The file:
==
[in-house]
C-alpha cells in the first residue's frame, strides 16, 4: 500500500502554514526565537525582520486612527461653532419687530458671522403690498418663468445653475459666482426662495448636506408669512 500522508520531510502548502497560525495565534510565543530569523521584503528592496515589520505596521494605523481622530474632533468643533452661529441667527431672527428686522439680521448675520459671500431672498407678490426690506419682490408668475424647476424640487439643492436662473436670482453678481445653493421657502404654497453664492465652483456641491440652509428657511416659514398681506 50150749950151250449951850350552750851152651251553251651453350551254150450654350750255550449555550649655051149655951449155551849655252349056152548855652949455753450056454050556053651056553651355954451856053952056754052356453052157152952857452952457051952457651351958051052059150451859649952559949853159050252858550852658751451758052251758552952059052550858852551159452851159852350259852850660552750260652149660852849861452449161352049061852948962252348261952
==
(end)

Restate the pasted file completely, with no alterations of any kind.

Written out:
[in-house]
C-alpha cells in the first residue's frame, strides 16, 4: 500500500502554514526565537525582520486612527461653532419687530458671522403690498418663468445653475459666482426662495448636506408669512 500522508520531510502548502497560525495565534510565543530569523521584503528592496515589520505596521494605523481622530474632533468643533452661529441667527431672527428686522439680521448675520459671500431672498407678490426690506419682490408668475424647476424640487439643492436662473436670482453678481445653493421657502404654497453664492465652483456641491440652509428657511416659514398681506 50150749950151250449951850350552750851152651251553251651453350551254150450654350750255550449555550649655051149655951449155551849655252349056152548855652949455753450056454050556053651056553651355954451856053952056754052356453052157152952857452952457051952457651351958051052059150451859649952559949853159050252858550852658751451758052251758552952059052550858852551159452851159852350259852850660552750260652149660852849861452449161352049061852948962252348261952